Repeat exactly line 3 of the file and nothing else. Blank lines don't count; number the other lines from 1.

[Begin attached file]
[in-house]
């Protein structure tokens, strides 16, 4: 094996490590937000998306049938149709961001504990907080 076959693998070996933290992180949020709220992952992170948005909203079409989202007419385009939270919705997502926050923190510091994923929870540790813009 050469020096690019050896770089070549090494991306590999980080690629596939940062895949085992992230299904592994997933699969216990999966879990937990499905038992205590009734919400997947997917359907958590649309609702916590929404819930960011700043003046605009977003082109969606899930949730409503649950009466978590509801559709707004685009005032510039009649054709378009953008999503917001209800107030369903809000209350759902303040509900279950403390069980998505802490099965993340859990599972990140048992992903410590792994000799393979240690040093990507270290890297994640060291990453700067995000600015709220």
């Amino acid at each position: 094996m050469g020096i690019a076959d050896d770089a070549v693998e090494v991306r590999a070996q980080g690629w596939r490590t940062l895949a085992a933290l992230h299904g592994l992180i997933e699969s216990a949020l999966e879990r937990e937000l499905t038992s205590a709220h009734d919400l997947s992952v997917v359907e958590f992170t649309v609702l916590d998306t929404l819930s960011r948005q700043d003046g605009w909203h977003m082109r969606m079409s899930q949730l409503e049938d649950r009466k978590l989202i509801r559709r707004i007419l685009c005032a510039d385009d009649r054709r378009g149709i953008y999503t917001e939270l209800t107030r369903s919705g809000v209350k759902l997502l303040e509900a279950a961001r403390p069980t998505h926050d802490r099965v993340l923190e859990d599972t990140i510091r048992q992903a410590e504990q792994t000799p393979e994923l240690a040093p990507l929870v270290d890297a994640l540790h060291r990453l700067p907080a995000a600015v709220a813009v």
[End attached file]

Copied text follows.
């Amino acid at each position: 094996m050469g020096i690019a076959d050896d770089a070549v693998e090494v991306r590999a070996q980080g690629w596939r490590t940062l895949a085992a933290l992230h299904g592994l992180i997933e699969s216990a949020l999966e879990r937990e937000l499905t038992s205590a709220h009734d919400l997947s992952v997917v359907e958590f992170t649309v609702l916590d998306t929404l819930s960011r948005q700043d003046g605009w909203h977003m082109r969606m079409s899930q949730l409503e049938d649950r009466k978590l989202i509801r559709r707004i007419l685009c005032a510039d385009d009649r054709r378009g149709i953008y999503t917001e939270l209800t107030r369903s919705g809000v209350k759902l997502l303040e509900a279950a961001r403390p069980t998505h926050d802490r099965v993340l923190e859990d599972t990140i510091r048992q992903a410590e504990q792994t000799p393979e994923l240690a040093p990507l929870v270290d890297a994640l540790h060291r990453l700067p907080a995000a600015v709220a813009v």